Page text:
September 4, 2022Comments are off for this post.

2022, Common Thread

June 29, 2022Comments are off for this post.

2022, Going Through

November 10, 2021Comments are off for this post.

2021, book design

Designed on the occasion of the gallery's 15 year anniversary, Mercury 20 Gallery at XV: 15 Years of Art and Community, this book includes an essay by Bay Area writer, curator and educator, Glen Helfand. Mercury 20 Gallery is an artist-run gallery founded as a venue for contributing members to exhibit, sell, and promote each other’s art in the Oakland/East Bay community. Twenty-three current member artists are featured along with a timeline documenting the gallery's 15-year history.

Mercury 20 Gallery at XV: 15 Years of Art and Community

Mercury 20 Gallery at XV: 15 Years of Art and Community, softcover, 124 pages, 5 1/2 x 8 1/2 x 1/3 inches, 2021.

 

Christine Meuris's Veiled catalog features the artist's solo exhibition at Mercury 20 Gallery in Oakland, California from June 18–July 24, 2021. The artist catalog includes installation photography by Lia Roozendaal, an essay by Amy DiPlacido as well as a statement by the artist.

Christine Meuris Veiled, saddle-stitch, 48 pages, 8 1/2 x 8 1/2 inches, 2021.

Kathleen King's Aided, Inspired, Multiplied catalog features the artist's solo exhibition at Pro Arts Gallery and Commons in Oakland, California from January 23–March 7, 2020. The artist catalog includes installation photography by Dana Davis, an introduction by Natalia Ivanova Mount and an interview with the artist by Leora Lutz.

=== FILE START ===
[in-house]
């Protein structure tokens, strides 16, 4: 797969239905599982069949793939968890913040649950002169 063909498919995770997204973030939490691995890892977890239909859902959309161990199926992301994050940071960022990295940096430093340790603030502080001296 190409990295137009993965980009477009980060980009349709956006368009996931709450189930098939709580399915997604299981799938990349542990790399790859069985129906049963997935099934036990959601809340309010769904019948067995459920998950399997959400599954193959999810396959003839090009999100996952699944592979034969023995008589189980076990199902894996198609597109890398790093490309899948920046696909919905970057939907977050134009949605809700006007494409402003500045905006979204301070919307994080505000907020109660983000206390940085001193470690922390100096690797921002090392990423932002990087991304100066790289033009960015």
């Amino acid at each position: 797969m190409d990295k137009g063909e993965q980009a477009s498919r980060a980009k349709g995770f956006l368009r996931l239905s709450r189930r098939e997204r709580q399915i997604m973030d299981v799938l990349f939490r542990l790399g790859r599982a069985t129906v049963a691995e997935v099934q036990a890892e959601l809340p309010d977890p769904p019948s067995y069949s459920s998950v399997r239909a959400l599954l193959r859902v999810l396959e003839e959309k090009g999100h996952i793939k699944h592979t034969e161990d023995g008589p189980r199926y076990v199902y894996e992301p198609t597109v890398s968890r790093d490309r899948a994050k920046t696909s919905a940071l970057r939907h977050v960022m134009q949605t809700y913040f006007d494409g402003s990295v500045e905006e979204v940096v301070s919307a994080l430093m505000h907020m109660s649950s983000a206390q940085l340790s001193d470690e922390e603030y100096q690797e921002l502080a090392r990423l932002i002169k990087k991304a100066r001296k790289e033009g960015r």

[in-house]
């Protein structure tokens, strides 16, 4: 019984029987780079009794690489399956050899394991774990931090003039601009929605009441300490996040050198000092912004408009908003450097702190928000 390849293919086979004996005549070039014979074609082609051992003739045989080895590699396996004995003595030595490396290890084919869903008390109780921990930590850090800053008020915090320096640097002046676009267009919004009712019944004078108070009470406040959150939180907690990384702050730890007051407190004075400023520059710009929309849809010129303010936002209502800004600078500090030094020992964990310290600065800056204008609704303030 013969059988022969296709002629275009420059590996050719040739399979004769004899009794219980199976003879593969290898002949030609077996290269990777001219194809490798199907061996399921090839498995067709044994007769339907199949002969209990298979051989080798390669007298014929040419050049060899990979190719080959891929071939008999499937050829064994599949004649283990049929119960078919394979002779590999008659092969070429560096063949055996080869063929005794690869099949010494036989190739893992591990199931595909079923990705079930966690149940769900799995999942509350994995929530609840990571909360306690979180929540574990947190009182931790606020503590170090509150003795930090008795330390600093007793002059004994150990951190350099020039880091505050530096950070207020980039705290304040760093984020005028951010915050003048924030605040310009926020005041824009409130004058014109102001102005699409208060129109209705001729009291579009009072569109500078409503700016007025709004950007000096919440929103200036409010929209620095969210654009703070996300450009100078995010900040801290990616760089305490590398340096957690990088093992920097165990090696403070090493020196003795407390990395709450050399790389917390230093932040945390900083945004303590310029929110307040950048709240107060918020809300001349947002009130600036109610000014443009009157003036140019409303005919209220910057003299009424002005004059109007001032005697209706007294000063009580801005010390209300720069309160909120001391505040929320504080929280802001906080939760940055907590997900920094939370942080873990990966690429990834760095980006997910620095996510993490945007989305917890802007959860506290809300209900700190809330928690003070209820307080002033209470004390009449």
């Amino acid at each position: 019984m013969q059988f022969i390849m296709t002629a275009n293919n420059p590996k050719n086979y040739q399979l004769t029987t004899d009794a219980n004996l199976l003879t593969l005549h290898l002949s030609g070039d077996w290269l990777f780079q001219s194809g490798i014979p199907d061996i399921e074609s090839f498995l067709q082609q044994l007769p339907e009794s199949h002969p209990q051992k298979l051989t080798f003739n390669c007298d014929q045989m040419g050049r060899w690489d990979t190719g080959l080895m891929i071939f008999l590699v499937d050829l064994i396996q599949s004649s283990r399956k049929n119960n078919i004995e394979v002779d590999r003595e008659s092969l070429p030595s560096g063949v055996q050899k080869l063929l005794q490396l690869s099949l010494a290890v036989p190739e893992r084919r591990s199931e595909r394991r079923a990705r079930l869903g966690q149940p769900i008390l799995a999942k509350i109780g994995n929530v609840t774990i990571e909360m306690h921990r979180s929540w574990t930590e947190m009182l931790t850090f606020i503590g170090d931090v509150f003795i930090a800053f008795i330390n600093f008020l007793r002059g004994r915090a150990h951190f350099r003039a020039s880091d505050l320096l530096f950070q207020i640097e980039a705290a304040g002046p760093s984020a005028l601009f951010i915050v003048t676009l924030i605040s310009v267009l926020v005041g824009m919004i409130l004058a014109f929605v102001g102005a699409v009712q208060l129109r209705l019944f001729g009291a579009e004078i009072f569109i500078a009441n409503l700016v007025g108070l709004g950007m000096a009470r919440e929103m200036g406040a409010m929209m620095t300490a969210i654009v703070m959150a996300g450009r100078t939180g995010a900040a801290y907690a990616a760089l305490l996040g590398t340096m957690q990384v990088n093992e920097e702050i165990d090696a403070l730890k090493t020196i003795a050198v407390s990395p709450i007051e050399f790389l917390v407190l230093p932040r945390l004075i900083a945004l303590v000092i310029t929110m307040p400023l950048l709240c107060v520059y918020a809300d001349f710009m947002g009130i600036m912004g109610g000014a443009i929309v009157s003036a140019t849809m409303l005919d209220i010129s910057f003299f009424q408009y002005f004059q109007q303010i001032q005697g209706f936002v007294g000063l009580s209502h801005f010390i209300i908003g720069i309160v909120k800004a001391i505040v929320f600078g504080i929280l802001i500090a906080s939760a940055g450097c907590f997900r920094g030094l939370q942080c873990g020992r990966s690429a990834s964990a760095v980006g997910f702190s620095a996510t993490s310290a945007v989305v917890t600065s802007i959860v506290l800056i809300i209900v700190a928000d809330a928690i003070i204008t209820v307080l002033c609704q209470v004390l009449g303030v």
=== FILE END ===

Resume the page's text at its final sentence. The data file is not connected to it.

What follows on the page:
Kathleen King Aided, Inspired, Multiplied, softcover, 38 pages, 8 1/2 x 8 1/2 inches, 2020.

August 12, 2021Comments are off for this post.

2021, to join, to connect

August 8, 2020Comments are off for this post.

2020, Above and Below

The Japanese word for cut, kire, is more connected to aesthetics than its English counterpart. The aim of cutting is to create ma, a word that roughly translates as negative space or betweenness. Jeans, made of cotton and indigo, are deeply rooted in slavery. Through an act of unmaking, I use Japanese shears to dissect and strip (kire) the functionality of clothing, focusing on the material’s meaning. This work speaks of my own complicity in systemic racial injustice. I expose seams from below the surface, cut and assemble individual flies, and roll up balls of jean strips. No longer a castoff, this material is imbued with potentiality and through my process of close examination (ma), it remakes me.

25% of the artist’s proceeds will go to the Ella Baker Center for Human Rights and the Equal Justice Initiative.